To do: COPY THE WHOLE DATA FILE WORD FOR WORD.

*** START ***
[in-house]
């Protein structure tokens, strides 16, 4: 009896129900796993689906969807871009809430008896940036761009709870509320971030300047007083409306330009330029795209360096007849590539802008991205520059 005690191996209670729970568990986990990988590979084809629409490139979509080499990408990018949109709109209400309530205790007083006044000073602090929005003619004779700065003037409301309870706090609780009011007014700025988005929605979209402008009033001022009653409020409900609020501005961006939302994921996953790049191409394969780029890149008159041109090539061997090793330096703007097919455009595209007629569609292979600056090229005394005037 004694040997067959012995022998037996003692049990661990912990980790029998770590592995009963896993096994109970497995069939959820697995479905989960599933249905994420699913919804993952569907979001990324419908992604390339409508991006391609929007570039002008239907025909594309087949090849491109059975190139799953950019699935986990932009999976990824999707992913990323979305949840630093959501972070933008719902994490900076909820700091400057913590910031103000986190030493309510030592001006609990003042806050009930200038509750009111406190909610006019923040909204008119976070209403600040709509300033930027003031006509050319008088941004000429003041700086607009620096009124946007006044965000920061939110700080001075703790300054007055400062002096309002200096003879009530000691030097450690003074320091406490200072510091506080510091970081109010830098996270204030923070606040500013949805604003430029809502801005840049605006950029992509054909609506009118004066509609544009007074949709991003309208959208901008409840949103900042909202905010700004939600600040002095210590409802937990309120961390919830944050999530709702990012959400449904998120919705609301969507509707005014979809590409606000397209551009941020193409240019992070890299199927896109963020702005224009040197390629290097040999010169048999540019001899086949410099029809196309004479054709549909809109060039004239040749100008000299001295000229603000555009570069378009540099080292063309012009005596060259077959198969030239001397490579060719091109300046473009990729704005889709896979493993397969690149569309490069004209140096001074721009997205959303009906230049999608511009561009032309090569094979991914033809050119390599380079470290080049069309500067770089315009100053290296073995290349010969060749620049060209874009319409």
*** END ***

[in-house]
């Protein structure tokens, strides 16, 4: 009896129900796993689906969807871009809430008896940036761009709870509320971030300047007083409306330009330029795209360096007849590539802008991205520059 005690191996209670729970568990986990990988590979084809629409490139979509080499990408990018949109709109209400309530205790007083006044000073602090929005003619004779700065003037409301309870706090609780009011007014700025988005929605979209402008009033001022009653409020409900609020501005961006939302994921996953790049191409394969780029890149008159041109090539061997090793330096703007097919455009595209007629569609292979600056090229005394005037 004694040997067959012995022998037996003692049990661990912990980790029998770590592995009963896993096994109970497995069939959820697995479905989960599933249905994420699913919804993952569907979001990324419908992604390339409508991006391609929007570039002008239907025909594309087949090849491109059975190139799953950019699935986990932009999976990824999707992913990323979305949840630093959501972070933008719902994490900076909820700091400057913590910031103000986190030493309510030592001006609990003042806050009930200038509750009111406190909610006019923040909204008119976070209403600040709509300033930027003031006509050319008088941004000429003041700086607009620096009124946007006044965000920061939110700080001075703790300054007055400062002096309002200096003879009530000691030097450690003074320091406490200072510091506080510091970081109010830098996270204030923070606040500013949805604003430029809502801005840049605006950029992509054909609506009118004066509609544009007074949709991003309208959208901008409840949103900042909202905010700004939600600040002095210590409802937990309120961390919830944050999530709702990012959400449904998120919705609301969507509707005014979809590409606000397209551009941020193409240019992070890299199927896109963020702005224009040197390629290097040999010169048999540019001899086949410099029809196309004479054709549909809109060039004239040749100008000299001295000229603000555009570069378009540099080292063309012009005596060259077959198969030239001397490579060719091109300046473009990729704005889709896979493993397969690149569309490069004209140096001074721009997205959303009906230049999608511009561009032309090569094979991914033809050119390599380079470290080049069309500067770089315009100053290296073995290349010969060749620049060209874009319409």